It’s why people don’t understand the differences between queer communities and identities by country, or often how they’re complicated by race
It’s why people don’t understand what “butch” and “femme” actually mean, the many definitions they can have, or how those labels have intersected across communities for decades now
It’s why people don’t understand the differences between the transfemme and transmascs communitys’ histories, or the differences in struggles they have- and then feed into those struggles without even realizing it
It’s why people straight-up recycle old homophobic and transphobic rhetoric, uncritically and unironically, as if they’ve discovered cool some new bigbrain hot take for the “super smart” gay kids
It’s why people treat these complicated, contradictory-sounding, or lesser-known identities like “trendy new ways to claim you’re oppressed”- without understanding the history behind those labels, and those communities, and that they’ve been here longer than any of these people have been alive.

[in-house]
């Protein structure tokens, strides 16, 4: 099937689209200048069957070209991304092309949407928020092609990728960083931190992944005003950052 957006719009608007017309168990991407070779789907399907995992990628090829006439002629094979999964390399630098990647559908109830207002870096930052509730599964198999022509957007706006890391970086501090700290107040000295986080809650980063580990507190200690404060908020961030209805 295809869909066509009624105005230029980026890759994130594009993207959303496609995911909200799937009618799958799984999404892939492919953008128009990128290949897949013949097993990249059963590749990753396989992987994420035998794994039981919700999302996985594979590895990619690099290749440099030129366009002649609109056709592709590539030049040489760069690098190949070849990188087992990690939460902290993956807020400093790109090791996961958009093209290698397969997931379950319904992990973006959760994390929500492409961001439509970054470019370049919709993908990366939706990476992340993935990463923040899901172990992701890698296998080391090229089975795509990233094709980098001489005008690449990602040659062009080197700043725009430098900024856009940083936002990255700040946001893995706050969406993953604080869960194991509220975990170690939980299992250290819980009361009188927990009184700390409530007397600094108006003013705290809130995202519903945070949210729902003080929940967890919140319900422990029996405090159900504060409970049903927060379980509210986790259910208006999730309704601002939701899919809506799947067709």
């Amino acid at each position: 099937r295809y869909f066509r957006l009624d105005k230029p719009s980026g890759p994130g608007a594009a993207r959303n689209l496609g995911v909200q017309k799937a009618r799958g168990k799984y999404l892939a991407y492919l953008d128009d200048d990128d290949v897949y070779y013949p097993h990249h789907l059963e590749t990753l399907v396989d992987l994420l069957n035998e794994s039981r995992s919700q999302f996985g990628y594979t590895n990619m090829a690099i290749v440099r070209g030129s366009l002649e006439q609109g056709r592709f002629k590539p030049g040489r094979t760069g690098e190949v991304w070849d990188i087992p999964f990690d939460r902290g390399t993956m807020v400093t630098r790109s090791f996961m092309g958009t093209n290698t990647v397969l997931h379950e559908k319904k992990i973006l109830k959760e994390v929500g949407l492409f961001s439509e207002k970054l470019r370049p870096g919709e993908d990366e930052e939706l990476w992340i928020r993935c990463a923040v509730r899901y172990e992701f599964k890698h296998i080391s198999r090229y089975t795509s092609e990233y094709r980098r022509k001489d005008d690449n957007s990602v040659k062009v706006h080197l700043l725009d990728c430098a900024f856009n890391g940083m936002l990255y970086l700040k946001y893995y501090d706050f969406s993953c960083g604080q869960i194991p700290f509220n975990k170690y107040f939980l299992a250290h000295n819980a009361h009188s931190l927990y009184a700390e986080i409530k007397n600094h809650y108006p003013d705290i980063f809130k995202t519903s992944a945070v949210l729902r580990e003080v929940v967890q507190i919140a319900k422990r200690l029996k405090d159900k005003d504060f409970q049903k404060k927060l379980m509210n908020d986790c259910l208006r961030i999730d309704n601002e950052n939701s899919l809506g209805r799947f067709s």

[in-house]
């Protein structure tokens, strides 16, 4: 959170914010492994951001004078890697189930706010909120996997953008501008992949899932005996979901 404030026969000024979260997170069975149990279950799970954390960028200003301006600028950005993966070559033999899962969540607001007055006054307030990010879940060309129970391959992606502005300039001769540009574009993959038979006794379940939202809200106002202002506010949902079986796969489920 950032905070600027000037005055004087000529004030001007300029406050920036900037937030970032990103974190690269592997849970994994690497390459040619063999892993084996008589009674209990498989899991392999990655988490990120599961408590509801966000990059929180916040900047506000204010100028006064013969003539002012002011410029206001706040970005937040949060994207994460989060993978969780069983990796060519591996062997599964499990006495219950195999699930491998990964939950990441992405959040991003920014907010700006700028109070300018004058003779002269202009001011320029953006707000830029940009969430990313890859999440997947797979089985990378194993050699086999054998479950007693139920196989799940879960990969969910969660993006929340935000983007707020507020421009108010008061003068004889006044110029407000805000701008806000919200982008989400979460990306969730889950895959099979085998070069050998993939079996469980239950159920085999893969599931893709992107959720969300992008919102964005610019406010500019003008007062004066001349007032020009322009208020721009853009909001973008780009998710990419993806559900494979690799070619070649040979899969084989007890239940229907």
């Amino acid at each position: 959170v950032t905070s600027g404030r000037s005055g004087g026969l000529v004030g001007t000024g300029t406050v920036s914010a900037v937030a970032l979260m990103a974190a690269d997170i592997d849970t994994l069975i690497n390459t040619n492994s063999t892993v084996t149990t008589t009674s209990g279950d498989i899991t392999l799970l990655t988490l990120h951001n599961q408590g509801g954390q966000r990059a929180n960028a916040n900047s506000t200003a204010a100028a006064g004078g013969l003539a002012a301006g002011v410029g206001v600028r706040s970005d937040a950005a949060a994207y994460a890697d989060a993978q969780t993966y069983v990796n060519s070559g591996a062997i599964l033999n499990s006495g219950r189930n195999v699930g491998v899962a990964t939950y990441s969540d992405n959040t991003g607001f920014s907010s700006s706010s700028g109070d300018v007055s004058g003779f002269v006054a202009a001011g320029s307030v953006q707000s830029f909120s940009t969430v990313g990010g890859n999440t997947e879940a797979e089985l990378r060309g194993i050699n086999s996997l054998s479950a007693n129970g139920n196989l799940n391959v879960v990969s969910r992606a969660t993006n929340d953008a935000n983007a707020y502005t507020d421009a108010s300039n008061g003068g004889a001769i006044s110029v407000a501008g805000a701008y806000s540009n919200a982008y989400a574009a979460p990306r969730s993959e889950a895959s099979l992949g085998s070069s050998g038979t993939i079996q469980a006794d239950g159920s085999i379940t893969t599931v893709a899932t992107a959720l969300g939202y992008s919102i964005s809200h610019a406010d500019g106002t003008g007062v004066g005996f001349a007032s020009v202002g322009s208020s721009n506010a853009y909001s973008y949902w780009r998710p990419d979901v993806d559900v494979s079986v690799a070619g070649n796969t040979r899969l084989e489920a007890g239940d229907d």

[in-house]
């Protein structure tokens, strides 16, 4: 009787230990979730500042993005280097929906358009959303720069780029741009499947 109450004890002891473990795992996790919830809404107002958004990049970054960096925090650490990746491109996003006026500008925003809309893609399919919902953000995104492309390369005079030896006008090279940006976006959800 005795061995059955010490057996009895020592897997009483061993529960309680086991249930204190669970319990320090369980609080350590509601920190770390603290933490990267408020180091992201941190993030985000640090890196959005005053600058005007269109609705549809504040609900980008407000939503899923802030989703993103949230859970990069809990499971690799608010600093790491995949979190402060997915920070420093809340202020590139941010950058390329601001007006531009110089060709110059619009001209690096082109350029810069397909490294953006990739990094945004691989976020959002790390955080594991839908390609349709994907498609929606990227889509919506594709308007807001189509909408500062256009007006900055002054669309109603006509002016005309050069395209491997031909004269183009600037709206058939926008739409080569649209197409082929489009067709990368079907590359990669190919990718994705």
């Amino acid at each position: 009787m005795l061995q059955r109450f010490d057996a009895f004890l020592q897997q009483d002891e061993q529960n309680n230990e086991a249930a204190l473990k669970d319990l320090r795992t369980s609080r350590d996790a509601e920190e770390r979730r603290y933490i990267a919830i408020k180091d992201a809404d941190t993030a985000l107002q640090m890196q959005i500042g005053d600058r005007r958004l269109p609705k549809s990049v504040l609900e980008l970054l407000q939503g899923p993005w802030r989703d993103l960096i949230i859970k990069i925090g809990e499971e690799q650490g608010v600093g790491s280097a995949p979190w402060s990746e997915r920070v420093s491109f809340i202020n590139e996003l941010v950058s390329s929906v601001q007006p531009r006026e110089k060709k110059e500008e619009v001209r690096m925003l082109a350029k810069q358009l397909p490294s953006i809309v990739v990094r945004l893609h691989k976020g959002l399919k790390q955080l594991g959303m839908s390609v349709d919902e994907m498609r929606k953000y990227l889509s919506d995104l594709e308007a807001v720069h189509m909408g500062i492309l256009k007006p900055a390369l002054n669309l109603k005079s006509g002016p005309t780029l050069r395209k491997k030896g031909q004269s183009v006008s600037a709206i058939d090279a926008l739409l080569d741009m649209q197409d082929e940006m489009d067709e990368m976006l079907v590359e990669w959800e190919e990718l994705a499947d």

Like... yes, we’re moving forward now. Things are changing, and in many ways, it’s for the better! But we seem to forget that most of our community was lost in the 80′s and 90′s, and those folks left a massive, gaping chasm behind.
We don’t have the same easy, communal roots to our history that we used to. And in order to rebuild that, we- the entire community- is going to have to do some work to learn it and teach it and move forward with it in mind.
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Happy Pride eve! We are putting the finishing touches on our first episode for pride month, talking about activist Simon Nkoli and the first South African Pride!
[Image: Simon Nkoli, a black South African man, wearing a shirt with a pink triangle which reads “No liberation without gay-lesbian liberation”]